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Execs from Facebook, Microsoft, Google, Apple, Prepare for Tech Summit with Trump

In a room full of billionaires at Trump Tower, one of these things will not be like the other.
Image: Businessman Bill Gates arrives at Trump Tower in Manhattan, New York City
Businessman Bill Gates arrives at Trump Tower in Manhattan, New York City, U.S., December 13, 2016.ANDREW KELLY / Reuters

The tech titans converging on Trump Tower on Wednesday to meet with Donald Trump certainly have one thing in common with the president-elect: nine zeroes in their net worth.

Beyond that, it will be up to the thee-comma club to find common ground at an event they are likely secretly dreading, according to Silicon Valley insiders.

"I think in theory, they have an option to say no," said Bradley Tusk, CEO of Tusk Ventures, a political strategy firm that works with tech companies. "But in reality, whether they like the result or not, he is the incoming President of the United States and it's a country where they all have a headquarters."

Related: Will Trump and Tech Be the 'Disaster' Some People Have Predicted?

Apple CEO Tim Cook, Facebook COO Sheryl Sandberg and Alphabet CEO Larry Page are among the tech royalty who are expected to have a seat at the table for the off-the-record meeting.

Bill Gates, who Trump famously said he'd call on for help in "closing that internet up" as a way to fight terror, was photographed today in an elevator at Trump Tower. It was unclear whether Gates would also attend Wednesday's round table.

Trump and the tech community have never seen eye to eye on issues ranging from privacy, visas for highly skilled foreign workers, and outsourcing of manufacturing.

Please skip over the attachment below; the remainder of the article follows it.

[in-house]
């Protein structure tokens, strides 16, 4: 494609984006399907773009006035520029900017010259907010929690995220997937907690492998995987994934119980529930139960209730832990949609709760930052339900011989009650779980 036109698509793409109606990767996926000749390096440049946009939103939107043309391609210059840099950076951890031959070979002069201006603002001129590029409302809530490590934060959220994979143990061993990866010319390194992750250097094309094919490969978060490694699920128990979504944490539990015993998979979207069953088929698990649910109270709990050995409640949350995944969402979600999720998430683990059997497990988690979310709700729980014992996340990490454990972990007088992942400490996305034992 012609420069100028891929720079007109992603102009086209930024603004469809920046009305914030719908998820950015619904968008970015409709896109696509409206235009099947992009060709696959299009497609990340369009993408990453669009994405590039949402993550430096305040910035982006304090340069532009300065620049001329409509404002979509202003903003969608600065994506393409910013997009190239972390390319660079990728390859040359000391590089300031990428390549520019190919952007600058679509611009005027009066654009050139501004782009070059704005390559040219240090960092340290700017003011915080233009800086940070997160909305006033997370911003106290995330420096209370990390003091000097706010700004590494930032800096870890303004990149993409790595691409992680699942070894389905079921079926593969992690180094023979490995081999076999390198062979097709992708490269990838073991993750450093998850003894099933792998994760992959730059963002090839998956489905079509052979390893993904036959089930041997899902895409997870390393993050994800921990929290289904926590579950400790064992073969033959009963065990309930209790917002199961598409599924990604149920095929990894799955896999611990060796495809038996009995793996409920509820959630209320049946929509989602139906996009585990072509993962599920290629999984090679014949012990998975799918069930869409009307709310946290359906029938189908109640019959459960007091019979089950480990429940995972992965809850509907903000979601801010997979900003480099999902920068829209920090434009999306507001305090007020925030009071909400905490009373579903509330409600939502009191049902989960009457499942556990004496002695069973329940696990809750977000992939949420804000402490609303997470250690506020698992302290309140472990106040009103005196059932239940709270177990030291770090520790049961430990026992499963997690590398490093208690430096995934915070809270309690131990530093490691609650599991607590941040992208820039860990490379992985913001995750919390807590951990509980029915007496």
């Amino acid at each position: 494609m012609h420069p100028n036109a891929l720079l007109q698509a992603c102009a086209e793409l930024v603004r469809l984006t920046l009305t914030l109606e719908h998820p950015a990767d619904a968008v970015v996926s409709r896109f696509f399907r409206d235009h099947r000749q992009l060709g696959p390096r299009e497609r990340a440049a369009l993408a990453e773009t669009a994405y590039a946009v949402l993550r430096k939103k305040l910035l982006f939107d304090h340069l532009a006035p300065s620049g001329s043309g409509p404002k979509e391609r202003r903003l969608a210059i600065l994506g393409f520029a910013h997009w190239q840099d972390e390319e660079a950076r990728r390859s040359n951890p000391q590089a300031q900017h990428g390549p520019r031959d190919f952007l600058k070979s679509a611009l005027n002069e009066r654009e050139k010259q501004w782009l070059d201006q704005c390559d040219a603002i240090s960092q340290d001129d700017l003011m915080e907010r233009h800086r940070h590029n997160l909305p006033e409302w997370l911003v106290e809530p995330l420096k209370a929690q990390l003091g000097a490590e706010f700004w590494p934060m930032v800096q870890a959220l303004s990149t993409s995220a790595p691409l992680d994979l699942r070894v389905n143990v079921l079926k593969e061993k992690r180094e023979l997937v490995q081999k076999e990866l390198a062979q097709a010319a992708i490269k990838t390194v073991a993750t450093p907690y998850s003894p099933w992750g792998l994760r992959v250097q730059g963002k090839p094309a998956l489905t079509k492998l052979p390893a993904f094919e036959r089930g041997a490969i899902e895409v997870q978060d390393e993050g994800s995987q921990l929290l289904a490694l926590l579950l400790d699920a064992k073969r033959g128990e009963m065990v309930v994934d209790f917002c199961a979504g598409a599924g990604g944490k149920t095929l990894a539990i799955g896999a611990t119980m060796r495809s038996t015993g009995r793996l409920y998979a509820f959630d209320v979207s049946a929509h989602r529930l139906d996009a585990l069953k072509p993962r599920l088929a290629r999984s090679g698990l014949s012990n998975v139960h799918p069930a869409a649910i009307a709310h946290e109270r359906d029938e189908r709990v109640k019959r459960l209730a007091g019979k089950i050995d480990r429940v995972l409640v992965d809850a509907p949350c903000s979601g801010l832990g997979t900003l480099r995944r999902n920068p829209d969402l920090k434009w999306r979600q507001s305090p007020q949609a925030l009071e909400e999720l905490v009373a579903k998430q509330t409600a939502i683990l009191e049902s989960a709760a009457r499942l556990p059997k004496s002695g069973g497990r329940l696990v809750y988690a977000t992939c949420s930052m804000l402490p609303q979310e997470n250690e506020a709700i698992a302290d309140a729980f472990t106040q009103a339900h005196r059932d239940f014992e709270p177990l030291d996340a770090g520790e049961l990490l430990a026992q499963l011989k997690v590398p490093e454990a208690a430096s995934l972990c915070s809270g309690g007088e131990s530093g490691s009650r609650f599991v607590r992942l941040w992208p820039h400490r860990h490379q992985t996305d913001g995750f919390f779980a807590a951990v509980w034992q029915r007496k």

It's a divide that's even reflected in campaign donations. For every $60 Hillary Clinton received from tech employees, Trump got $1. And that's not to mention the more than 100 tech leaders who signed an open letter over the summer warning Trump would be a "disaster" for innovation.

What's on the Table

Trump held a similar meeting with top network journalists a few weeks ago. Although it was off the record, various reports described it as a verbal thrashing of the media.

The president-elect hasn't exactly gelled with the tech community, either. However, Tusk said he expects Trump to tone it down a bit for Wednesday's meeting.

"I think you’ll see some of that [bashing]," he said. "However, I don’t think he takes the tech stuff as personally as he took the media stuff. He’s so focused on what people say and tweet."

Little is known about the guest list — and there have been changing reports as to who was or was not invited and whether they'll attend. Other names floating as possibilities include Elon Musk and Jeff Bezos, though their attendance likely won't be confirmed until they're seen setting foot in Trump Tower.

Twitter Time Out?

Interestingly enough, chances appear slim that Trump will come face to face with Jack Dorsey, the CEO of the president-elect's favorite platform, Twitter.

Twitter, one of the companies NBC News contacted, did not immediately respond to an inquiry as to whether Dorsey will be attending. However, Dorsey may have been snubbed by Trump, according to Recode, which cited sources claiming the Twitter creator didn't even get an invite.

In the meeting,"everyone is going to put out their opening position. Everything Trump does is a stake in a negotiation, one way or another," Tusk said.

"My guess is he [Trump] will get off his chest whatever he wants to get off his chest and he probably has specific agenda items for each company."

That means Cook may get an earful, if any of Trump's past statements about Apple are an indication of what's to come.

Baked Apple?

Trump has previously gone after Apple on everything from moving more manufacturing to the United States to calling for a boycott during the company's battle with the FBI over a locked iPhone.

While Apple gets the bulk of the attention, "the chip manufacturers can get the same kind of pressure Apple will get, but I think the public can identify more with an iPhone than a chip," Tusk said.

Bezos, the Amazon billionaire who also owns the Washington Post, took plenty of heat from Trump during the election over the newspaper's coverage of his campaign. In turn, he offered to send Trump to space.

After the election, Bezos tried to bury the hatchet with a gracious tweet wishing Trump success.

But don't expect the media-conscious Trump to fully take it to heart if he's in the same room as Bezos.

"I don’t think Trump differentiates between Amazon, Bezos, and the Washington Post," Tusk said.